“He never needs any prodding, he’s always the last off the training ground, finishing off with some long-range goalkicks and dropped goals from halfway. We’ve seen some 50metre penalties already but look out for the drop goals, he will produce one in a Test match sometime soon. I hope he sticks with his long-range kicking, it’s a good extra string to his bow.

“There is room for improvement, of course. Recently he has got much better at realising when it is not on, even for a player with his gifts. He’s better now at giving the percentage pass when needed and running a support line rather than going for a miracle play straight away. I rate him as a last line of defence, he’s a heavy hitting tackler but you can be exposed at full-back and get it wrong sometimes.”

Hogg hit Test rugby running, literally, in 2012 and has never really stopped. There have been 15 tries to date – many of them crackers and probably the same number of assists.

Those who worry a little about his defence might do well to remember a fine backs-to-the-wall defensive display against England last time Scotland were at Twickenham. It’s probably down to experience more than anything else and despite some perceived failing in this area it’s still very difficult to see anybody else starting at 15 for the Lions this summer.

And, of course, he’s quite fiery and there was that sending-off against Wales in 2014 when he took Dan Biggar out with a dangerous late tackle. Referee Jerome Garces originally decided it was yellow but after the action flicked up on the big screen he upgraded it to red. Hogg took his medicine – a three-week ban – and has successfully reined in that side of his temperament ever since.

Hogg lives off his emotions and instincts, it’s what makes him such a devastating attacker and it is that same emotion that does also sometimes reveal an abrasive side. It comes with the territory but finding the right balance is always a work in progress.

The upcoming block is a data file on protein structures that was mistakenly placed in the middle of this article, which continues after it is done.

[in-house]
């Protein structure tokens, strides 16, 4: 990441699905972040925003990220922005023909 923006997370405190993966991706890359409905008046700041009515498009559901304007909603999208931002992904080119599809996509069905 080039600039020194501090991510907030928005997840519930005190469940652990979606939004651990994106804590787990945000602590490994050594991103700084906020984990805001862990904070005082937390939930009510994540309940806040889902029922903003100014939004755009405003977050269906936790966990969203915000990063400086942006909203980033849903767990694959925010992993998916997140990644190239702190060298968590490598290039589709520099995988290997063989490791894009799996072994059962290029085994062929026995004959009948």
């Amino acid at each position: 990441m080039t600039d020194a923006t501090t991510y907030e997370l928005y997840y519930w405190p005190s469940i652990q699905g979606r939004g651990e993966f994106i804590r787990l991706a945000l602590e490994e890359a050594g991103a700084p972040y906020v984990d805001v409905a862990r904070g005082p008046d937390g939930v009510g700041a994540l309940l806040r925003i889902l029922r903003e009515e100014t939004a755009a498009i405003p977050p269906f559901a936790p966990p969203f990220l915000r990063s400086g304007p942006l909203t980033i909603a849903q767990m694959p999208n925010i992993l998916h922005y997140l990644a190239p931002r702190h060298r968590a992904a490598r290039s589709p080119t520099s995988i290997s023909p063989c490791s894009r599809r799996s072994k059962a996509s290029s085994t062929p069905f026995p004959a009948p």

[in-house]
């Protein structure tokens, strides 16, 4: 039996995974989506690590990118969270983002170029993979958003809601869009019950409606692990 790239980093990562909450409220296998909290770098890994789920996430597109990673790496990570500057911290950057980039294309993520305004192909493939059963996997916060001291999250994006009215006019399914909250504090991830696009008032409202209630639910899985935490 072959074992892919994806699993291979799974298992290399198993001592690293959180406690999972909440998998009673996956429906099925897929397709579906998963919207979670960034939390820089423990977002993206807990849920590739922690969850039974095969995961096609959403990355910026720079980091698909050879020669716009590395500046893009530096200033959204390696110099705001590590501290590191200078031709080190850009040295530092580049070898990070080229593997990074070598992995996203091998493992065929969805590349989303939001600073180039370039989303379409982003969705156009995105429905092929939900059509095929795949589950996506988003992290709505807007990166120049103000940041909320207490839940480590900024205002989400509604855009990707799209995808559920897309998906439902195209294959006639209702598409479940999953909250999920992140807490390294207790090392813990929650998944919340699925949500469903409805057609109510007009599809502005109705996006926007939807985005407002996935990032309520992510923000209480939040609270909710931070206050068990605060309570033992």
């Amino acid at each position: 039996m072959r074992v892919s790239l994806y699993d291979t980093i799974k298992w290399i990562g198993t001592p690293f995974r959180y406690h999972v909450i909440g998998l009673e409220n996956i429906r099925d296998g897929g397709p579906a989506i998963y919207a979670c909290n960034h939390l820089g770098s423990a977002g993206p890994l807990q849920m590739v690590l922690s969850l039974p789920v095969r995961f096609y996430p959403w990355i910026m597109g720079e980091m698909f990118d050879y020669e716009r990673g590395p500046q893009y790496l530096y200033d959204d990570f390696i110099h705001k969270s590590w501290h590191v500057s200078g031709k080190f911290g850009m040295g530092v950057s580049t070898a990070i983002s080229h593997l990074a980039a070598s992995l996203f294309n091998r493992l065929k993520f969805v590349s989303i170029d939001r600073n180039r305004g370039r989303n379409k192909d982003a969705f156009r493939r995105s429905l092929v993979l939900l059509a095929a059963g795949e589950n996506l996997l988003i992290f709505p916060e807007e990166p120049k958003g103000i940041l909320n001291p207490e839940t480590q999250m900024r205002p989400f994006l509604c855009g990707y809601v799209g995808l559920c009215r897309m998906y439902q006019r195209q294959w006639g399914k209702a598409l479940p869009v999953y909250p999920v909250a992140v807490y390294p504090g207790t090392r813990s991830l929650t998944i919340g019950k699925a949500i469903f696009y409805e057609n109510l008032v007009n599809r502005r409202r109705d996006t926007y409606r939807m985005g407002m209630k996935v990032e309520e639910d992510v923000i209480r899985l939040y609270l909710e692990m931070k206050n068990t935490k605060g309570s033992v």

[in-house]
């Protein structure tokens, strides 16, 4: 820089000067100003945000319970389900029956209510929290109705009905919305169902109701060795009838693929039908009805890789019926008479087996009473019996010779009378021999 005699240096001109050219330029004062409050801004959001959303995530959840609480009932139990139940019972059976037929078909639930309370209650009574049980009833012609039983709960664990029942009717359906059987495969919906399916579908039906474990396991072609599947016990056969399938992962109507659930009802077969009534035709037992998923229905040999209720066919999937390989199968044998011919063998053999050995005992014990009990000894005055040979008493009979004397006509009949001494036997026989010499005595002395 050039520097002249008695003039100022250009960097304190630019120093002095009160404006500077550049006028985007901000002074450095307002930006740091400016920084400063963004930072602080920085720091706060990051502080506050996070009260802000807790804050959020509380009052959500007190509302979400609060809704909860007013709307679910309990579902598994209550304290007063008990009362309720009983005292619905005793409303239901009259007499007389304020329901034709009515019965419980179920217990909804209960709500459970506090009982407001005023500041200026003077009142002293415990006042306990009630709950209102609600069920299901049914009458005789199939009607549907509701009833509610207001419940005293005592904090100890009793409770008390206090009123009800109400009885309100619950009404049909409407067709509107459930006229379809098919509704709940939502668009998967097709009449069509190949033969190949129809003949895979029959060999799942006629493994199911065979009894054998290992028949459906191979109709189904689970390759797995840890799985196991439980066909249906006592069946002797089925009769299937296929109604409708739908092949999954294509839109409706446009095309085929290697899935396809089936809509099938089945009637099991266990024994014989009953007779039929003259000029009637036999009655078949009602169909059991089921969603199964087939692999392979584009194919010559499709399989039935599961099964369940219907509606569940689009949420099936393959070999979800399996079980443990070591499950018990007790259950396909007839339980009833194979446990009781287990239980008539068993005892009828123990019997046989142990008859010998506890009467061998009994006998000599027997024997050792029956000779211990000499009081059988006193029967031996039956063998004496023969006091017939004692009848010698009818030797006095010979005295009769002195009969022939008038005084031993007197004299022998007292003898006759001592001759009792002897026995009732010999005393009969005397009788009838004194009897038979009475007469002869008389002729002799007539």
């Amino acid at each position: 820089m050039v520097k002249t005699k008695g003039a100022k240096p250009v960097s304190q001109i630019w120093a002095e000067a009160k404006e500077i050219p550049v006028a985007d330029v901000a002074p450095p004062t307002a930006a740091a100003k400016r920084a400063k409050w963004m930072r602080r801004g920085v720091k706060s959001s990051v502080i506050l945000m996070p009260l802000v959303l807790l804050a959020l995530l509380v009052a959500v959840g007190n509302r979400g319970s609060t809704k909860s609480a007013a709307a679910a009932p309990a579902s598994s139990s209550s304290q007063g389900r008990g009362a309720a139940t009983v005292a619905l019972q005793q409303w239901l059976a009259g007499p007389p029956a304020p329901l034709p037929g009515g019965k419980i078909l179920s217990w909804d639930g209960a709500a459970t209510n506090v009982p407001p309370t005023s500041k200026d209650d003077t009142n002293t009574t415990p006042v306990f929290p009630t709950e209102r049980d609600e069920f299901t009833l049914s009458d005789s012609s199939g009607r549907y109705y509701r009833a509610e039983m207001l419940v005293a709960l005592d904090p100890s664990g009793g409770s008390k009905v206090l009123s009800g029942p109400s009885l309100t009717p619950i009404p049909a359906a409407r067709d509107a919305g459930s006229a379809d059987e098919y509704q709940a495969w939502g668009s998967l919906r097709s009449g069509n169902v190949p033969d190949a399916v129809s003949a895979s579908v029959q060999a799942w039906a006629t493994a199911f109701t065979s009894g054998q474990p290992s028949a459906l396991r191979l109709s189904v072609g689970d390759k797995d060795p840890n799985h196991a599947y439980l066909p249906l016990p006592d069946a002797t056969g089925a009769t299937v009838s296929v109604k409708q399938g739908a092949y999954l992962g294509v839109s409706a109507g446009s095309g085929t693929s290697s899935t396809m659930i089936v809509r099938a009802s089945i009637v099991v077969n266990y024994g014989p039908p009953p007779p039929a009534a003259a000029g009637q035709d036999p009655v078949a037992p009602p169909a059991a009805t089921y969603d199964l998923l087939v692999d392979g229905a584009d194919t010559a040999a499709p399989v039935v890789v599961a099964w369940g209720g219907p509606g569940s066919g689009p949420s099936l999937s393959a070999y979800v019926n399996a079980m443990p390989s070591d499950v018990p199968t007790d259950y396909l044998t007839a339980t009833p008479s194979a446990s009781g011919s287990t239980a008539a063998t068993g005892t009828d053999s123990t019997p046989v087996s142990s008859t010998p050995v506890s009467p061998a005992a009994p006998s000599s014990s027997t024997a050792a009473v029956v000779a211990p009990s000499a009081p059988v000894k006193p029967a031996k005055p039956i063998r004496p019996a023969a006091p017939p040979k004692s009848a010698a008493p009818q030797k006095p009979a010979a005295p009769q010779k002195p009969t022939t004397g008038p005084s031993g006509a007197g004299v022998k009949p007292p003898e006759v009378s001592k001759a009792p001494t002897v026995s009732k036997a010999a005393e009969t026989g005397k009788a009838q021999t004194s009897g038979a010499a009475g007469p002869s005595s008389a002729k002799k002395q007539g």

But back to analysing the player himself and the threat he could pose to England next week: He has length of the field pace and often goes looking for the intercept, he has an odd looking but hugely effective hitchkick step which he normally uses moving left to right. But if it is one skill that sets Hogg aside from just about every British and Irish back currently on display it his clever, often inspired, passing.

We saw that to good effect in both tries against Wales last week, that perfect flick on from Finn Russell’s fired flat pass to send Tim Visser on for a try while, earlier in the game, he delayed his pass perfectly to send Visser racing away before the flying Dutchman put Seymour diving into the corner.

Hogg, and the Lions selectors, might note this seems to work uncannily well with Visser and among the highlights of last year’s tournament was his overhead batted pass to make the try for the big wing that finally did for France at Murrayfield.

Hogg, of course, also scored a sparkling try against the French that day while his score against Ireland when he collected a high ball and made his way at high pace to the line was probably the best try of the 2016 tournament.

No wonder he was approached to put his name forward for the Great Britain Sevens team for Rio but with a summer wedding to partner Gillian and their son Archie on the way, he decided enough was enough for one season. Time to rest up but it would be great, all things being equal, to see him spearhead the GB challenge at the 2020 Olympics in Japan.

That’s for the distant future. For now a rare Scotland win at Twickenham is the on his mind.